My 45 years plus career has found me in leadership positions in the military, corporate world and in education.  During that time, I have used a few practical guidelines that work whether I have been leading platoons, departments or divisions.

First, don’t ask folks who work for you to do something you would not do.  If it’s too risky, or too menial or borders on unethical, delegation is not the answer.  If you won’t clean toilets why should they?

Second, hire good people, give them the resources to do their jobs and then get out of their way.  People hate to be micromanaged.  And, I don’t want someone working for me that I have to spend all my time micromanaging.  That takes away from me being effective at my job.

Third, never trust anyone who says, “Trust me.”  From my experience that just means they are trying to delay and they do not have a clue how to do what they supposed to do.  “Trust me” is a stalling technique.

Fourth, and along the same line as “Trust me” is the response “Its under control.”  Those words should be an immediate red flag that it is anything but under control.  You should immediately ask for more information and dig into the details.

Lastly, be bold in your leadership approach.  I operate under the philosophy of “You always miss 100% of the shots you don’t take.”  Take chances and don’t always ere on the side of caution.  Learn all you can about the system you are working in and then discover how you can use that system to your advantage.  If you approach everything from a conservative and play it safe mentality you will become stale and sedentary.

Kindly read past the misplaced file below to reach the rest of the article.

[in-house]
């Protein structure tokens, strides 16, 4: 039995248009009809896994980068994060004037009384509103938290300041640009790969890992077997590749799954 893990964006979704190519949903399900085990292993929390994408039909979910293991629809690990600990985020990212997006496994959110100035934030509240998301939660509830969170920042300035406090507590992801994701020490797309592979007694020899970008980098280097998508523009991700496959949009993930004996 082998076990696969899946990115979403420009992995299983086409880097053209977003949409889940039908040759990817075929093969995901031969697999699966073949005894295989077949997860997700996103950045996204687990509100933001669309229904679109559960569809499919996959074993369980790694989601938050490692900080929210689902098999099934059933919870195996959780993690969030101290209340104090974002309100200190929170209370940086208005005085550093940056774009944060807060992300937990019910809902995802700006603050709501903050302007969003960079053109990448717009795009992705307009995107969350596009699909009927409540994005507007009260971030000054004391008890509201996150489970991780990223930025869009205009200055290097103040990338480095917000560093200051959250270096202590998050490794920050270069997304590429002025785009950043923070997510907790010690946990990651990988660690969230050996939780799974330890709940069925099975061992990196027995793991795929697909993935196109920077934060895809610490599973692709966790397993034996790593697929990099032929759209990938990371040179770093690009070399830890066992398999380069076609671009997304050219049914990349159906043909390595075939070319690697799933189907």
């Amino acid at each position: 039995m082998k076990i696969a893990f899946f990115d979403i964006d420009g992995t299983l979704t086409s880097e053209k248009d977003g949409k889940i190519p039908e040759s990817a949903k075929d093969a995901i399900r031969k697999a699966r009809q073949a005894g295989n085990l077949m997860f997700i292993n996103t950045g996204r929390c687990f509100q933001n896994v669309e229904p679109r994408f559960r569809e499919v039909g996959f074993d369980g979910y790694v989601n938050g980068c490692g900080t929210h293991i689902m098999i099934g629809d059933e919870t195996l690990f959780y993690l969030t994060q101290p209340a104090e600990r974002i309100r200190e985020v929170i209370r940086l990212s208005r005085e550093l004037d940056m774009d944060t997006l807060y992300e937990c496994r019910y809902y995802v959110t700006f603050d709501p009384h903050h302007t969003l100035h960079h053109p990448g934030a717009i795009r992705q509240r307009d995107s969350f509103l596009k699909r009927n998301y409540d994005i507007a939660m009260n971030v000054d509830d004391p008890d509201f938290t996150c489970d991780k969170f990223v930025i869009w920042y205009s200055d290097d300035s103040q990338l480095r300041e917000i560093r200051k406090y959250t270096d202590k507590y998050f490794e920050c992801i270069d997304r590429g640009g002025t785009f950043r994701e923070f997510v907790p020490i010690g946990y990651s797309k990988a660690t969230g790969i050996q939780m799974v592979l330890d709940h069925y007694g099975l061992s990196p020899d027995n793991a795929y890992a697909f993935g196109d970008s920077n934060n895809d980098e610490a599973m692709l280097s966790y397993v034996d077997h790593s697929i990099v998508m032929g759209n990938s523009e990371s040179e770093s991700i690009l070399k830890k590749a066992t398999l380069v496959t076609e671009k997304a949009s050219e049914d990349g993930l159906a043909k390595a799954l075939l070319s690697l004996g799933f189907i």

Being an effective leader is a skill that is always a work in progress.  Why?  Because the folks you are leading all are different so they all need to be led in slightly different ways.  Utilizing the guidelines above should help you gain the respect of those you lead and respect is the one characteristic you must have to be an effective leader.

Mike Rogers is the Assistant Vice President for Academic Affairs at UNG. He retired as the Assistant Vice-Chancellor of Faculty Development of the University System of Georgia several years ago.